4 steps for phasing out your products

    

Traditionally End of Life methodologies have focused hardware companies. Where different production methods or parts are becoming obsolete and new products are replacing the old ones. However, End of Life planning for Software and Services is just as relevant. Specifically if there is a plan to change the business logic, target market and/or pricing. Phase out

One of the smartest way to vitalize your product is to redesign your offering. (https://www.linkedin.com/pulse/reusable-product-management-vitalize-you-magnus-billgren/). This is more easily done in the service and software industry than in traditional industrial companies. You can choose to keep and later retire your old offering. By keeping the old version for a period of time you signal a great change in the new offering. Allowing you to build smart market strategies.

After some time there will however be a need to end the availability of the former products/service. In addition you will need to migrate customers to the new solution.

Once you have decided to withdraw your old product - it’s time to plan for execution.

The Phase out of the old service needs go through four phases (Planning, Readiness, Phase Out, Follow Up) and you will need to look at it from different perspectives like:

  • Sales
  • Legal
  • Marketing
  • Support
  • Migration
  • Control
  • Operations
  •  
    1.  THE PLANNING PHASE
    The withdrawal of a product is always a major issue for one or many of your customers. They will not want you to change what is working. They will be hesitant to move. You need  to plan for how to deal with all the issues that will emerge.
  • As often – good understanding of the rationale and how it affects the operations is the basis for success!
  • What is the strategic background for the phase-out decision?
  • Do you expect the product to be replaced by a new modern version?
  • Do customers need support to migrate from the old to the new one. In particular for software and systems products there would be interfaces and integration with other systems to consider.
  • Do you have binding sales agreements with key (or any!) customers?
  • What is your obligation to your existing partners in development, operations and delivery?
  • What other products interface our product, what obligations do we have towards them?

    2.  BUILDING READINESS
    When you start the Phase Out process many areas and perspectives must be considered. Far too often we have seen phase outs being delayed by individual customers, management, onboarding operations or sales. Often because we haven’t built readiness  in the different departments for the change. The easiest way out is to continue as we have done before., ignoring the phase out plan. This is will result in a waste of efforts, energy, time and money. A successful and lean phase out process is built on organizational readiness and firm execution of it. As we start the end of life we do not want to alter the plan. We know that there will be many stakeholders that want to keep the existing solution. And we must not become hesitant In the phase-out operations. It is extremely important that all internal actors understand the rationale behind the sunset of the Product.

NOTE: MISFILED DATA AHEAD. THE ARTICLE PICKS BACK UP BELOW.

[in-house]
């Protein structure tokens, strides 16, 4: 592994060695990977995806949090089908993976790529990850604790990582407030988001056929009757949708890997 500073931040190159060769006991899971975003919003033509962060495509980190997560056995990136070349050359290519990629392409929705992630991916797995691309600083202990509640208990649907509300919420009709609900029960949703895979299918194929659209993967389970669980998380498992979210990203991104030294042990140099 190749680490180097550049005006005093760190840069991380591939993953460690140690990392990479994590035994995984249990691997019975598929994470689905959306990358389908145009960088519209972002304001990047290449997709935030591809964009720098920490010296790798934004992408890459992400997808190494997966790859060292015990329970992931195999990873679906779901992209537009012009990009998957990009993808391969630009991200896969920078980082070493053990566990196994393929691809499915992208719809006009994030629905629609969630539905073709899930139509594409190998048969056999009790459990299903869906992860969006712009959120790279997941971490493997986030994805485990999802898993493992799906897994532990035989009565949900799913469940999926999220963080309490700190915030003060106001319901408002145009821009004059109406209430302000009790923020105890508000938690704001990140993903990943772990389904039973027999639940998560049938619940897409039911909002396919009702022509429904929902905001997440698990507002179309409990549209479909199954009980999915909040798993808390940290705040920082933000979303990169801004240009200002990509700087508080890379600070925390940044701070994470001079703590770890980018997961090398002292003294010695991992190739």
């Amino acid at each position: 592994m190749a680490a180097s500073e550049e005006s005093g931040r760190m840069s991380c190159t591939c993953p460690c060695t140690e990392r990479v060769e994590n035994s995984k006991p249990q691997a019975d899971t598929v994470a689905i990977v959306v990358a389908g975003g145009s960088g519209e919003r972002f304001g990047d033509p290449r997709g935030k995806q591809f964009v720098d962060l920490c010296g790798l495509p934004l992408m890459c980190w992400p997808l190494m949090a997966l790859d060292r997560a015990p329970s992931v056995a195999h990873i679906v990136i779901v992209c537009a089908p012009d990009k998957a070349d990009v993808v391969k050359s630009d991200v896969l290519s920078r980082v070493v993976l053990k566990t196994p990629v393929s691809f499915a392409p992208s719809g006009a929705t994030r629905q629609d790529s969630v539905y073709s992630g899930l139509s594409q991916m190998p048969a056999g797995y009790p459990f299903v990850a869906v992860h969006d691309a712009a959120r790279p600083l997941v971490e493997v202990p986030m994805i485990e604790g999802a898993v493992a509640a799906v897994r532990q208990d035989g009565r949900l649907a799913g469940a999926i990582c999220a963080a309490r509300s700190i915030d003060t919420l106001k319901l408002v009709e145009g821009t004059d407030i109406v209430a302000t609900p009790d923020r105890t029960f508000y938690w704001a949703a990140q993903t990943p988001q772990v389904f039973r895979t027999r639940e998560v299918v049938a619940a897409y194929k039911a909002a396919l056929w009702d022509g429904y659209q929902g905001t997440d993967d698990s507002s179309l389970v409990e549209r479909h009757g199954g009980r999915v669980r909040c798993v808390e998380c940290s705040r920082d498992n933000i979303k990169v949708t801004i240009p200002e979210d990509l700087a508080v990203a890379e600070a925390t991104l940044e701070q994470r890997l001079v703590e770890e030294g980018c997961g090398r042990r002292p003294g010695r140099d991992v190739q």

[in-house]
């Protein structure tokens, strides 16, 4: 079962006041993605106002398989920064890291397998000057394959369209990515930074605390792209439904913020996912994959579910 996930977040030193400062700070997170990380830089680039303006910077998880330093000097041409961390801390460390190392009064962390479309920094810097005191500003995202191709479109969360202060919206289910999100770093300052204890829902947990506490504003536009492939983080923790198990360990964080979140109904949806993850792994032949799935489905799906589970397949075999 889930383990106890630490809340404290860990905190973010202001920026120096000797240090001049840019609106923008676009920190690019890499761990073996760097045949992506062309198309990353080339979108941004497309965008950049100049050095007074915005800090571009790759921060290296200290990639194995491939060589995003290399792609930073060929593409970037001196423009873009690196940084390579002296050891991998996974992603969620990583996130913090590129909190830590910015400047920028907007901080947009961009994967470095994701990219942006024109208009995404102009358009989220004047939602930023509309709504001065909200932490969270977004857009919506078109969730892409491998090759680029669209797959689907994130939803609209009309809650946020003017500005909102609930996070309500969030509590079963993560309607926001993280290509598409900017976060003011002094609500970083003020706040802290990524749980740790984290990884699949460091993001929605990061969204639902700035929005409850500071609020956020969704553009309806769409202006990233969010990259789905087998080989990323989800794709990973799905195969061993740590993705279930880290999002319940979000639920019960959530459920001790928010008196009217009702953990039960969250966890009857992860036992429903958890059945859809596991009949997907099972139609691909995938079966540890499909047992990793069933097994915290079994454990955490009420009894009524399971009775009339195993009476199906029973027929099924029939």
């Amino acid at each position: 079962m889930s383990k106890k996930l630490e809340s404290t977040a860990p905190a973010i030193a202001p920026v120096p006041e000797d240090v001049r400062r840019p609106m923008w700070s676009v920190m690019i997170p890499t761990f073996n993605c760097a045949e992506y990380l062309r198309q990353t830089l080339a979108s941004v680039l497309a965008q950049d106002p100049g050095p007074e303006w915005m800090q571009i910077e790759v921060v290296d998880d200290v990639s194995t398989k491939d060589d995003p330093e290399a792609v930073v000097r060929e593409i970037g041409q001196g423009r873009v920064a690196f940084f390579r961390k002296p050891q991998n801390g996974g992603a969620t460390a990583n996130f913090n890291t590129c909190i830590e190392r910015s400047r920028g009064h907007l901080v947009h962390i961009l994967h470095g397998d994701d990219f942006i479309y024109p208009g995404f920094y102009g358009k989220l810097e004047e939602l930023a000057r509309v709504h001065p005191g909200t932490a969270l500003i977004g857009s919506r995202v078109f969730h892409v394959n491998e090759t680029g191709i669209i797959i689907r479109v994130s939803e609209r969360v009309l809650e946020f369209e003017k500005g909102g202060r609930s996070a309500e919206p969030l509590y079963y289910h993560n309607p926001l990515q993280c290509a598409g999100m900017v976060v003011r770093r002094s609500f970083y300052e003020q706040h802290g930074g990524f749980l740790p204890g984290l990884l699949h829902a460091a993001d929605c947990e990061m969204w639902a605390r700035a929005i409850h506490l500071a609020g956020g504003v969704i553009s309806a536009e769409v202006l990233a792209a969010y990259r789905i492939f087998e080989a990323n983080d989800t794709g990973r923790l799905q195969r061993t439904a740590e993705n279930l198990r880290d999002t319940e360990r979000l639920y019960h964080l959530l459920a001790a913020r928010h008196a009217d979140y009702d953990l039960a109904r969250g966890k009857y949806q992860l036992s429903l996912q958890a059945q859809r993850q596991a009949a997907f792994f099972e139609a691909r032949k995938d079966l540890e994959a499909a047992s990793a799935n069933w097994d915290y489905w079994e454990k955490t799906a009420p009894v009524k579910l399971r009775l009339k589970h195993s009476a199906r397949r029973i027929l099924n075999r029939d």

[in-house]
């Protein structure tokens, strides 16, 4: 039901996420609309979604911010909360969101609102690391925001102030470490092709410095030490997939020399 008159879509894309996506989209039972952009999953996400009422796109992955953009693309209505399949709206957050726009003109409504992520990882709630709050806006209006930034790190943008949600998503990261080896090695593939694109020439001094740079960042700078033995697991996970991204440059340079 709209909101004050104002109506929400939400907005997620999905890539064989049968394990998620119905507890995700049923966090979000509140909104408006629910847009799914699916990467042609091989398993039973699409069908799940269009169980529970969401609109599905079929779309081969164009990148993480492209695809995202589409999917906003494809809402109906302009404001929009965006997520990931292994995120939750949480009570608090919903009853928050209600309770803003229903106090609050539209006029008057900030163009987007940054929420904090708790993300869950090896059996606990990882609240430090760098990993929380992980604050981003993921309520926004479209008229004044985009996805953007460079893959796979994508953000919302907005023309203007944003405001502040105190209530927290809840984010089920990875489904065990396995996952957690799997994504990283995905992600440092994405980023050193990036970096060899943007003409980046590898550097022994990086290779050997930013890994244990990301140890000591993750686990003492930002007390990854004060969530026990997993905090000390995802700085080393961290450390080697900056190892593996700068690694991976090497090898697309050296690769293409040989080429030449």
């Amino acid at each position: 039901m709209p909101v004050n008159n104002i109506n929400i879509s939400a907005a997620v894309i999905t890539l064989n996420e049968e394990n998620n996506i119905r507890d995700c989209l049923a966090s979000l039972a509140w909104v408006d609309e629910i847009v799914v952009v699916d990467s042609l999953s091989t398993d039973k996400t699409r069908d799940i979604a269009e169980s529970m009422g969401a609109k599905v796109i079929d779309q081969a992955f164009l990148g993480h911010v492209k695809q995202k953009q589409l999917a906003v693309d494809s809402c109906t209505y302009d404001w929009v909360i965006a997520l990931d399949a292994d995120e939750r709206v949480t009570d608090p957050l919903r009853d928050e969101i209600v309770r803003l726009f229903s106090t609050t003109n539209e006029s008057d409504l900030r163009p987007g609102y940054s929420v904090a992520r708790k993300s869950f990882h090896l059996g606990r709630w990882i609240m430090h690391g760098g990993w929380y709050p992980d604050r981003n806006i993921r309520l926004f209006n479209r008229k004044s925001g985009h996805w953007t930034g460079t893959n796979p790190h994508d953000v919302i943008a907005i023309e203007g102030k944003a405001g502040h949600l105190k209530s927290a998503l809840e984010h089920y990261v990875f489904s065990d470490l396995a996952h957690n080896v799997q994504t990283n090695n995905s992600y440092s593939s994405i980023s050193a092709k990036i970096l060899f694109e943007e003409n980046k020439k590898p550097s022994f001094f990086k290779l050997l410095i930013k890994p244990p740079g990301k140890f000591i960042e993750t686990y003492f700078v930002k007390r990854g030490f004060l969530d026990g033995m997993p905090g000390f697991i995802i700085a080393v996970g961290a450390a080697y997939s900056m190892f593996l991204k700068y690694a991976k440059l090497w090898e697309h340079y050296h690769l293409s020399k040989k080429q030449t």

3.  PHASE OUT
Depending on product, market and agreements – the actual phase-out phase can cover a long period. You need to distribute pre-notifications on a future EOL (End-of-Life) – typically a year in advance. The length of the phase out is often driven by the time needed for migration. Product managers would have to interact with most parts of the company – and also the entire Ecosystem.

Sales:  Make sure there is a clear message on a replacement product
Account managers: Shall have the path for migration ready, possibly multiple paths with different prices.
Legal: The legal team shall have secured the end of life process and prepared with answers to avoid unnecessary legal discussions.   
Marketing: Withdrawal of marketing material from web sites, presentations, product catalogues. Add referrals to new solutions.
Support: Be trained in answering first line support in the migration process and how to proceed.
Migration: Build the Migration products/paths. It can be more than one. Possibly these paths should have different prices and bundles with service levels, speed and training. Secure that a feed back loop exists for migration projects.
Control & Operations: Take away the ciosts connected with the the delivery of the product and the service.
ERP and Sales systems: Setting appropriate product status codes
 
4.  FOLLOW-UP
Killing Products is a recurring event. You will need to develop skills in that as well as in launching products. Doing a retrospective – or a lessons learned activity - is a natural thing to become better at it. Maybe after 1 month, half a year of even a longer period – depending on the life time of products in your area. You’ll want to cover hands-on issues such as: did we handle all migration, are products withdrawn from websites at channel partners etc. But also the business results – what happened to sales of other products, are the customers, supply and sales partners happy!?

CONCLUSION

End Of Life is as important for software companies as for hardware companies. Regular planning of the portfolio and controlled phase-out of less attractive offerings are critical for long term sustainability. Phase-out is a critical product process where there is often room for improvements. 

If you are about to phase out one of your products, download the checklist to not miss any part of the process.

Download Checklist

About The Author

Magnus's profession is to turn technology into selling products. He has worked with product management for more than 20 years with electronics, software, services and hardware and is a thought leader within high performance Product Management.